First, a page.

Waiting to be released from the ward, I play ping pong with Wesley. We are laughing, I keep missing the ball. I’m surprised at his patience with me. A social worker calls him away, when he returns he’s pale. I see him slide down against the wall, arms wrap around drawn-up knees. His head down, his shirt over his head. His bipolar features paranoia and he is already in mental lockdown. I go to him when my ride arrives, bend a bit, place my hand on his shoulder, and quietly tell him, “My ride’s here. I’m going to miss you. I feel like we were friends in another life.” I start to drop my hand down his arm before the inches between us grow into feet. As I get to his forearm, he grabs mine and holds on tight, just for a moment, just enough for goodbye. (Previously published in The Beautiful Space)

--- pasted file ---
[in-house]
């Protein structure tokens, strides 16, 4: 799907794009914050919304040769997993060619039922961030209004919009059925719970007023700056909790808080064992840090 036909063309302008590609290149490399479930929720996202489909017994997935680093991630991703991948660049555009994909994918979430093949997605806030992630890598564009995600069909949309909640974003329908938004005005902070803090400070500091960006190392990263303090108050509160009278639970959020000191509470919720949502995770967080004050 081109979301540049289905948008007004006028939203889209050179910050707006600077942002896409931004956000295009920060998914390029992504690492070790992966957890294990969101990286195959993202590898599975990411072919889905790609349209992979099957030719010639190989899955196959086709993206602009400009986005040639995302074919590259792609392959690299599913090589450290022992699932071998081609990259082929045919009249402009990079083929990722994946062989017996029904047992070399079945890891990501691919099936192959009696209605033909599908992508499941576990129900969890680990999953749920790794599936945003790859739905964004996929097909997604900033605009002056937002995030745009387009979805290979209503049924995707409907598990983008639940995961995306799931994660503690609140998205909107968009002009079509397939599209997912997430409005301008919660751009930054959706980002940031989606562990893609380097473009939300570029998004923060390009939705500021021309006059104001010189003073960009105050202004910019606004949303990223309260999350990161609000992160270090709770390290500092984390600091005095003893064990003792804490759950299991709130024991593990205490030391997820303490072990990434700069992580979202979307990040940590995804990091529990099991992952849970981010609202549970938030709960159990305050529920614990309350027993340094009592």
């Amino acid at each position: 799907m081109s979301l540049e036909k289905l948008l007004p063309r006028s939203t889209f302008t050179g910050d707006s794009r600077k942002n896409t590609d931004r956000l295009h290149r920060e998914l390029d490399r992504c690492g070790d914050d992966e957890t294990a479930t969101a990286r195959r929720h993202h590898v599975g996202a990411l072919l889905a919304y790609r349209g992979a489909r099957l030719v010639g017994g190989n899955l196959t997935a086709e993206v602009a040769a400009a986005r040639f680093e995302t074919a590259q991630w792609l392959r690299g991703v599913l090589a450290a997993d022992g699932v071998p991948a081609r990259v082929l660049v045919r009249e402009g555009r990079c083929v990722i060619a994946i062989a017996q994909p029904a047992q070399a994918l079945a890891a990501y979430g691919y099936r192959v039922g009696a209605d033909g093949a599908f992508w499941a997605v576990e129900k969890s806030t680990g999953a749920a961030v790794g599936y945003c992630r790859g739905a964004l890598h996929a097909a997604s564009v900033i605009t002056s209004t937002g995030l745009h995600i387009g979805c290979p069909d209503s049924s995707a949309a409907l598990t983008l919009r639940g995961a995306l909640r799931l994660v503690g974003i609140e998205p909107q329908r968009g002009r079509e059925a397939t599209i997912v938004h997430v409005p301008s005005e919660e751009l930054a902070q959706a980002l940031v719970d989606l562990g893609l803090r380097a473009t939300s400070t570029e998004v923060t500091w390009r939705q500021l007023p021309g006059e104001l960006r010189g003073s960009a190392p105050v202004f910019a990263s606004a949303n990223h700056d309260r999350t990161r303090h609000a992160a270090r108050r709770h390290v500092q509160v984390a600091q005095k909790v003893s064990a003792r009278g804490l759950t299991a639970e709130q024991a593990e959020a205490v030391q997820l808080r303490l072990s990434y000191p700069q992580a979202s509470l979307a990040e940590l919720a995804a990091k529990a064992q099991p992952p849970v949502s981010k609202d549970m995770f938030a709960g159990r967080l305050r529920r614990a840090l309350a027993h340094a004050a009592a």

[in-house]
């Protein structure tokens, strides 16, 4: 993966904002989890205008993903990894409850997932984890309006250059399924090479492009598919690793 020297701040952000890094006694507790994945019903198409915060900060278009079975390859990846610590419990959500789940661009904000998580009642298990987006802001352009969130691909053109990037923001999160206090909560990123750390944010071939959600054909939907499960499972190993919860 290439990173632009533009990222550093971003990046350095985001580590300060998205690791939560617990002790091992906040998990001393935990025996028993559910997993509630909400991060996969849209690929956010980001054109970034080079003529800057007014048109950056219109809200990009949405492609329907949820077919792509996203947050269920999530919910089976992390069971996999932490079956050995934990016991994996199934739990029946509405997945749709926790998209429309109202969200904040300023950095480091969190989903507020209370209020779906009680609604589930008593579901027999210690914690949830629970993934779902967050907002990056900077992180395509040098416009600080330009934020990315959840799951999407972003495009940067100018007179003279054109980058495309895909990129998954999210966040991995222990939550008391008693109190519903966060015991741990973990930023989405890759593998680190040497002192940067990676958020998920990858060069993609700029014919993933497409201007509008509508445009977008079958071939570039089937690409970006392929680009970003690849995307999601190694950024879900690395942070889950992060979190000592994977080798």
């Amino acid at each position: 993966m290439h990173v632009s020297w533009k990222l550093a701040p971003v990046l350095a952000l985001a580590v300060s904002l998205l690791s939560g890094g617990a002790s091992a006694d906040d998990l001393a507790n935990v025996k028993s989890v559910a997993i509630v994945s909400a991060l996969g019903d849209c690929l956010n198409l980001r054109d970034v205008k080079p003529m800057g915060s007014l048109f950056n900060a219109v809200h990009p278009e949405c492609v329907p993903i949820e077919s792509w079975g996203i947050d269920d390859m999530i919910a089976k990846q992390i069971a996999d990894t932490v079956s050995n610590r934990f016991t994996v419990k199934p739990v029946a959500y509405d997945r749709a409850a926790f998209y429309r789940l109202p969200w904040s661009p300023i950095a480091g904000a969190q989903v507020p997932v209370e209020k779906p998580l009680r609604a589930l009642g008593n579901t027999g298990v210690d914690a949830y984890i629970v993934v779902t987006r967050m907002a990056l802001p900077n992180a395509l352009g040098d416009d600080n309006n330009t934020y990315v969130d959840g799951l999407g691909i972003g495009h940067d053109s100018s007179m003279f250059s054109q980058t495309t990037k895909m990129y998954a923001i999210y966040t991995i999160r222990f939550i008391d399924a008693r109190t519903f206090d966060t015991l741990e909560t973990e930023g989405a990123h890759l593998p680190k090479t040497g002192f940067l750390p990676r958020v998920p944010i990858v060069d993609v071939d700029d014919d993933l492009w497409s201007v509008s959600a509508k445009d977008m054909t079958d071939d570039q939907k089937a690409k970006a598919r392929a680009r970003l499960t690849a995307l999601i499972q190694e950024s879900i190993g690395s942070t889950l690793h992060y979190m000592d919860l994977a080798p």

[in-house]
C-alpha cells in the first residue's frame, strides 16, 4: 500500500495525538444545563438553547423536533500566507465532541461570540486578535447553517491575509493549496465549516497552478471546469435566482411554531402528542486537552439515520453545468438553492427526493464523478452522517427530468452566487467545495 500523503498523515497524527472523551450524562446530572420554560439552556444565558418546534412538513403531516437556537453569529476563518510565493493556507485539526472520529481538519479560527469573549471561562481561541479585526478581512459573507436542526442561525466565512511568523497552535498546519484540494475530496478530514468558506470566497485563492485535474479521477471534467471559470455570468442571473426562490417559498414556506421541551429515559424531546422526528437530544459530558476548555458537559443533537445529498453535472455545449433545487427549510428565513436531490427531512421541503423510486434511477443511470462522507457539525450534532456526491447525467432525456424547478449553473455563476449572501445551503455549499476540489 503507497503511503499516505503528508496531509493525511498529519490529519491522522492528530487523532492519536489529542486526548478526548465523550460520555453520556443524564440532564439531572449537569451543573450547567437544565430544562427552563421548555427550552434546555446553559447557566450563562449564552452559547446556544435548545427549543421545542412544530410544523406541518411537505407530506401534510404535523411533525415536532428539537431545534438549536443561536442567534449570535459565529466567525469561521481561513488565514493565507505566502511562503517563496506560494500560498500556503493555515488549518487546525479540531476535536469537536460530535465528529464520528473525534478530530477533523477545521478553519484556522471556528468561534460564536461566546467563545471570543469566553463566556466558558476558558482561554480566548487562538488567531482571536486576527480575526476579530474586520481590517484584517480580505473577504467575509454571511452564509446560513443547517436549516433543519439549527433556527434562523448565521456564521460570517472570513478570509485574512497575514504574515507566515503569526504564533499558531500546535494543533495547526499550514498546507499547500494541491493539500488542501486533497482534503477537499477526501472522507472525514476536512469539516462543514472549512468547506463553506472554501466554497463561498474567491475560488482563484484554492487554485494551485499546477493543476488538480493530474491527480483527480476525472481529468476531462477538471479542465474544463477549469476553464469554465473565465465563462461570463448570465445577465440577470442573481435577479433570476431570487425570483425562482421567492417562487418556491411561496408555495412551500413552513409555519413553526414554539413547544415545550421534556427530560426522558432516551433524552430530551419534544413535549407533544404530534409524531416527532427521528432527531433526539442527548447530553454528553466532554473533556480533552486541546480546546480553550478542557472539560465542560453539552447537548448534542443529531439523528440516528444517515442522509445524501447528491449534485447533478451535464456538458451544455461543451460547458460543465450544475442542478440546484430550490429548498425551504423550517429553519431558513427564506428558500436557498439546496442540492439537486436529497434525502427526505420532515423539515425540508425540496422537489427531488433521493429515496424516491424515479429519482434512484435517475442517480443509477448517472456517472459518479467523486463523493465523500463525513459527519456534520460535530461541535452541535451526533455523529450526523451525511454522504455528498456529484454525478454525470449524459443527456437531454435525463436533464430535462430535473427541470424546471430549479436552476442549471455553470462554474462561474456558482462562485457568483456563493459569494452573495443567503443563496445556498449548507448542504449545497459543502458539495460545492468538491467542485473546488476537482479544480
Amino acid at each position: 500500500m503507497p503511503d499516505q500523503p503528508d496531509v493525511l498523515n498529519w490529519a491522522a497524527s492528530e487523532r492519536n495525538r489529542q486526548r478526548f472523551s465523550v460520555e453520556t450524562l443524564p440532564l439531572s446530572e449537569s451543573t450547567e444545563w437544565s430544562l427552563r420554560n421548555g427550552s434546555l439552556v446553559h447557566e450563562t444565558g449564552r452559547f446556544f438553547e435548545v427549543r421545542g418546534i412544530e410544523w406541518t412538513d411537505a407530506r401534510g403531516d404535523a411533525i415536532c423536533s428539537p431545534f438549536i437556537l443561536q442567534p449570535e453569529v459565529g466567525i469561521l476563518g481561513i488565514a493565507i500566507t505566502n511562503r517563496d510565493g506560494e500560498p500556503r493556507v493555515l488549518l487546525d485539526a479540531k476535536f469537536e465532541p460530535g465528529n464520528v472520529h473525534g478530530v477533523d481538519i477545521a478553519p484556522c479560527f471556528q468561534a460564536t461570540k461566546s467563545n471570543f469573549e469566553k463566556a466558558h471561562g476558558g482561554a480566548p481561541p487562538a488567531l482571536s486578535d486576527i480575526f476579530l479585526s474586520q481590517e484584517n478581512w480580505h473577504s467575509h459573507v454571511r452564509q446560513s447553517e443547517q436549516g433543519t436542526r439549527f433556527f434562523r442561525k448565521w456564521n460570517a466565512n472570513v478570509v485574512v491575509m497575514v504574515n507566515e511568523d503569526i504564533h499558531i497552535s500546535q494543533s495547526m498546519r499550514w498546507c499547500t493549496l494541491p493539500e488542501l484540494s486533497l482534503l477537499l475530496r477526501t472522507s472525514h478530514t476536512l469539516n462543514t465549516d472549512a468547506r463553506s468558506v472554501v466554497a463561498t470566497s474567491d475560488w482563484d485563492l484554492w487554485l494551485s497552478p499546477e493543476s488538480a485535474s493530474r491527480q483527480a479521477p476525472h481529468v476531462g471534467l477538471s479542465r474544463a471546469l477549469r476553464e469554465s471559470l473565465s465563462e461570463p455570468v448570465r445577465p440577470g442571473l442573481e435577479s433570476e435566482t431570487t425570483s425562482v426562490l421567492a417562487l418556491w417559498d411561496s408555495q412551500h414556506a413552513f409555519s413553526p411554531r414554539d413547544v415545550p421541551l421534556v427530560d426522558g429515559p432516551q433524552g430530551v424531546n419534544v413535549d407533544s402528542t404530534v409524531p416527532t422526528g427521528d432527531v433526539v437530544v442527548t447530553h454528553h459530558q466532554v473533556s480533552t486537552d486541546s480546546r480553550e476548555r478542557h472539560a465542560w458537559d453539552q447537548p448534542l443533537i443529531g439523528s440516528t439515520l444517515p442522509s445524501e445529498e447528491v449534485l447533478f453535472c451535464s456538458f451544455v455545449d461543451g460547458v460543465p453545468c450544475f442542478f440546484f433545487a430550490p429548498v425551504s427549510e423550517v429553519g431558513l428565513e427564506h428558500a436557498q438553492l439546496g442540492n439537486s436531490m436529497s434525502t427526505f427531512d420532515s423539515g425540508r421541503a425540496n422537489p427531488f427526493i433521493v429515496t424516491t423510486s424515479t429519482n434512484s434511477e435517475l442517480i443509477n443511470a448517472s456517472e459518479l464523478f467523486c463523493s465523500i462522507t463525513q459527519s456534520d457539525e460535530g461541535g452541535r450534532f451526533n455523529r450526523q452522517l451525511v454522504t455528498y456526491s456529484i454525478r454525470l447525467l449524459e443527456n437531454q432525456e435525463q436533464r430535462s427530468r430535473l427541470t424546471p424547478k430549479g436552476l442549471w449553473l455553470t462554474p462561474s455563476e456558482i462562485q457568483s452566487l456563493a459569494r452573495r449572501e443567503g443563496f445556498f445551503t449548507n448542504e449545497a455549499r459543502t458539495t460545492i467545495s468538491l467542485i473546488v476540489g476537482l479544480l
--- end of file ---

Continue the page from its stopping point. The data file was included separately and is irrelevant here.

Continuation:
About the Poet:
Jeri Thompson lives and writes in Long Beach, Ca and has her degree from CSULB. She is in numerous publications, including; Chiron Review, The Fox Poetry Box, Carnival Lit Magazine, Silver Birch Press (Silver, Green, and Summer editions), Red Light Lit, and most recently Anti Heroin Chic.